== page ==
IBS Student Awarded Fulbright Grant To Research Relationship Between Testosterone and Early Brain Development in India

Neerja Vashist standing for a portrait in front of bushes

Neerja Vashist, a doctoral candidate in the genomics and bioinformatics program at the George Washington University Institute for Biomedical Science (IBS), is the first to receive a research award through the Fulbright Program to study in India for the 2021-2022 academic year. Vashist will be conducting research at the National Institute for Research in Reproductive Health (NIRRH) in Mumbai.

Her project, “The Influence of Testosterone on Early Brain Development,” examines the effect of testosterone on neural stem cells, the foundational cellular populations that develop into the mature adult brain.

“The exact biological mechanisms that shape brain development to give rise to sex differences and behaviors in adulthood have yet to be fully understood,” Vashist explains. “This project builds on our previous work that hypothesized that testosterone may influence early brain development through DNA methylation, an important biological process involved in regulating gene expression.”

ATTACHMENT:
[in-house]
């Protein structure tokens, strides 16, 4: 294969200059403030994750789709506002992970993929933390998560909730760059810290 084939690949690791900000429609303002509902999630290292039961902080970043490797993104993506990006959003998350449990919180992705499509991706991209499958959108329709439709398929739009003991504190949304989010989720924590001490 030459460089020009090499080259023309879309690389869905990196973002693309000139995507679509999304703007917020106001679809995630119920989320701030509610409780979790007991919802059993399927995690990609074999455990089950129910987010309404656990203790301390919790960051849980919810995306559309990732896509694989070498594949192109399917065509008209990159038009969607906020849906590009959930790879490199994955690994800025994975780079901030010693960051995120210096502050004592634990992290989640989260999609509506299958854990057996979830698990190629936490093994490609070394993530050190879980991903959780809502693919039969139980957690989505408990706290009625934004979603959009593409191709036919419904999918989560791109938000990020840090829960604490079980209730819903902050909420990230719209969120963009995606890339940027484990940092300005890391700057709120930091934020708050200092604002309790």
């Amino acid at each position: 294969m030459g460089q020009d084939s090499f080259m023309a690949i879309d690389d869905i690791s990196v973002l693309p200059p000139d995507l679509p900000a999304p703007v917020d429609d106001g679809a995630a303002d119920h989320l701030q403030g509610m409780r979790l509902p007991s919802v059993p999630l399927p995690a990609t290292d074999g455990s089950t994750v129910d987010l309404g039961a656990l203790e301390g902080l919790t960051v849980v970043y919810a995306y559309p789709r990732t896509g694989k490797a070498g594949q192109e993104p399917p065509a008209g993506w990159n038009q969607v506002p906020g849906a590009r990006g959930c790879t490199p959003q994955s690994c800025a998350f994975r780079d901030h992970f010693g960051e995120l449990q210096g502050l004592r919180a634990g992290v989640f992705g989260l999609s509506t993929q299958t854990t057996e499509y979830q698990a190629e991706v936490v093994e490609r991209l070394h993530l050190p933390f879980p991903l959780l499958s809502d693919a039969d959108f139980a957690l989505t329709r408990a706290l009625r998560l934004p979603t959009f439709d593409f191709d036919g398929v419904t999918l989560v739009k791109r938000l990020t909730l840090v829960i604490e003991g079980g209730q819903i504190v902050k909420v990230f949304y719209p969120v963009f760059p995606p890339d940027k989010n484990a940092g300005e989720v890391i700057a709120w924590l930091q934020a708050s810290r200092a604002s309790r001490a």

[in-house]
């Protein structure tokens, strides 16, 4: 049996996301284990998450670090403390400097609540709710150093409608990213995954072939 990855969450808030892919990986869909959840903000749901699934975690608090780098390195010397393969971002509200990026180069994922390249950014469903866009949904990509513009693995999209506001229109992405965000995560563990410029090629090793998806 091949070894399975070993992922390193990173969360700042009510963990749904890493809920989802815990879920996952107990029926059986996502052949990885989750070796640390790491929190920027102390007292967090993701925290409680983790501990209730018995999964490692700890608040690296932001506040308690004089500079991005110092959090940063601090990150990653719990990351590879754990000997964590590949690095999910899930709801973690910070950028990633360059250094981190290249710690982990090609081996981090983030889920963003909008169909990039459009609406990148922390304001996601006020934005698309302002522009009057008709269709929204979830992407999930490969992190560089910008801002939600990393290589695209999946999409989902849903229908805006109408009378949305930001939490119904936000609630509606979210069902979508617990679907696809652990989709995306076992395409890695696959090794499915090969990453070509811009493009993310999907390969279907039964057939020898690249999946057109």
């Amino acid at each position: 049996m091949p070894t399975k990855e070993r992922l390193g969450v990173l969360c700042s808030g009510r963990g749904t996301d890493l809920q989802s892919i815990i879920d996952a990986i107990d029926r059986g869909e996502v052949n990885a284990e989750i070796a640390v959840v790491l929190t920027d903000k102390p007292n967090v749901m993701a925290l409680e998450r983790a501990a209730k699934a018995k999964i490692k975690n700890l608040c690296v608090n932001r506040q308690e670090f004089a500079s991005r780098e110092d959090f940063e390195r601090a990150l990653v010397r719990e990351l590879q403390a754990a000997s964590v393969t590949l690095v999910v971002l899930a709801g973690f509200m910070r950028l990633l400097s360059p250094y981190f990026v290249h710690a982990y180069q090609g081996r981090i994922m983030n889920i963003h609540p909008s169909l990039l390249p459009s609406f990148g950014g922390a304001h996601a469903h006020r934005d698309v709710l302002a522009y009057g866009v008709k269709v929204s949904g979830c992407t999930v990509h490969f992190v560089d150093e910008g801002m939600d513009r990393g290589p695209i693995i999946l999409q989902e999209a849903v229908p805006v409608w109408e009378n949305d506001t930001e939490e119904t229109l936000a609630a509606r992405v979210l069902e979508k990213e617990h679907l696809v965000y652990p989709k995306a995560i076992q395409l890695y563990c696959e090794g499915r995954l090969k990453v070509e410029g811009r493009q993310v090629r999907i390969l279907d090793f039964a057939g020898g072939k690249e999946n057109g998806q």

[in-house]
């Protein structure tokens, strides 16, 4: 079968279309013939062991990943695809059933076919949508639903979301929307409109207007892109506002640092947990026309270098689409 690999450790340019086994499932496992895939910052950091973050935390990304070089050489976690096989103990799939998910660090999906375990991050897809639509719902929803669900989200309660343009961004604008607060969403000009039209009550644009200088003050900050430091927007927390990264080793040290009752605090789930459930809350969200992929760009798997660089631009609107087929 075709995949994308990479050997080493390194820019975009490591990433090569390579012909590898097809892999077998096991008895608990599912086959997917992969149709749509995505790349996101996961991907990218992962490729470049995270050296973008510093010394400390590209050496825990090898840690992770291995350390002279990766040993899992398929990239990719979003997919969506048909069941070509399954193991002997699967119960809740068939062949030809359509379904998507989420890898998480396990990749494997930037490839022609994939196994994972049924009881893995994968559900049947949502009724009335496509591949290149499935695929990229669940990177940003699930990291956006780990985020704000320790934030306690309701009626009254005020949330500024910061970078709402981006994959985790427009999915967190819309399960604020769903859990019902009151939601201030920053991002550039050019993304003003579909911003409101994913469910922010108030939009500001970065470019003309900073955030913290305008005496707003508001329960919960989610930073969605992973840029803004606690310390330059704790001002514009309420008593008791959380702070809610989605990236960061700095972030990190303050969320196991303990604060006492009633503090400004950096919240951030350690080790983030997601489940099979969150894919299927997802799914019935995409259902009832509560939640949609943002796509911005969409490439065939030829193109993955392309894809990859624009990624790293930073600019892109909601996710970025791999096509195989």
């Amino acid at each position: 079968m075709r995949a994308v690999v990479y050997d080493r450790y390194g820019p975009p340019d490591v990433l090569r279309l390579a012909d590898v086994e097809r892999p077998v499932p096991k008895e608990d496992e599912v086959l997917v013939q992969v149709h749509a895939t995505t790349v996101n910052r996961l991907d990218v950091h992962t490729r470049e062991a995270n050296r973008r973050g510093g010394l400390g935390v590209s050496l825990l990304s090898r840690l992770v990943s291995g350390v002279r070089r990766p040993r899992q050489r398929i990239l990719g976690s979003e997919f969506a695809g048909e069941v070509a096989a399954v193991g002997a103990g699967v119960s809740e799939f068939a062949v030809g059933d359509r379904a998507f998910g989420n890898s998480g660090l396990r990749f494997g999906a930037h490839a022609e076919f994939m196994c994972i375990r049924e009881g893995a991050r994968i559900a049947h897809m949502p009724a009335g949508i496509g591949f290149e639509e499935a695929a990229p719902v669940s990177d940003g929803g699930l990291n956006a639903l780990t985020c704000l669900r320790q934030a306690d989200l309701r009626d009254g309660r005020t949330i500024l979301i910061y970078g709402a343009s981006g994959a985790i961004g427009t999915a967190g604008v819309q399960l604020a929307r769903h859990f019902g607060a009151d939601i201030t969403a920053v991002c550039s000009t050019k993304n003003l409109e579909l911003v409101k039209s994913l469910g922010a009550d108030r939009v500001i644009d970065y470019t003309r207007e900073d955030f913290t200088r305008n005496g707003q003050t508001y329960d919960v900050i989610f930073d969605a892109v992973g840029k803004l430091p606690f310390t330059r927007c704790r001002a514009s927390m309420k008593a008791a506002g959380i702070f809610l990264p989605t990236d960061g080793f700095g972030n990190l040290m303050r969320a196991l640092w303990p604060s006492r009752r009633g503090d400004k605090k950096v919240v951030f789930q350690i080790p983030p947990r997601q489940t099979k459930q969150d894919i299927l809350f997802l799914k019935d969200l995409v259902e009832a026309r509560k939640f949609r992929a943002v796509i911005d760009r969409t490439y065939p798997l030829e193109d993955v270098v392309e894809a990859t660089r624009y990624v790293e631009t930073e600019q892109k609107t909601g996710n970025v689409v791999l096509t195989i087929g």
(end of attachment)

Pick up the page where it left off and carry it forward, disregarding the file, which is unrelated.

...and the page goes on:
The Fulbright Program, established in 1946 to promote bilateral relations between the U.S. and countries around the world, is the nation’s largest exchange program. Its primary aim is to offer opportunities for undergraduate and graduate students to pursue academic or research-related goals. At NIRRH, Vashist will be mentored by Deepak Modi, PhD, whose major research interests include investigating sex differences in the brain.

“I am very thankful for the opportunity to expand on the proposed research through the Fulbright Study/Research Award and for the cultural enrichment that will surely accompany this new venture,” Vashist said. “It’s exciting to get to go back to India, having spent part of my childhood there, and hopefully contribute in a meaningful way to the scientific understanding of biological sex differences.”

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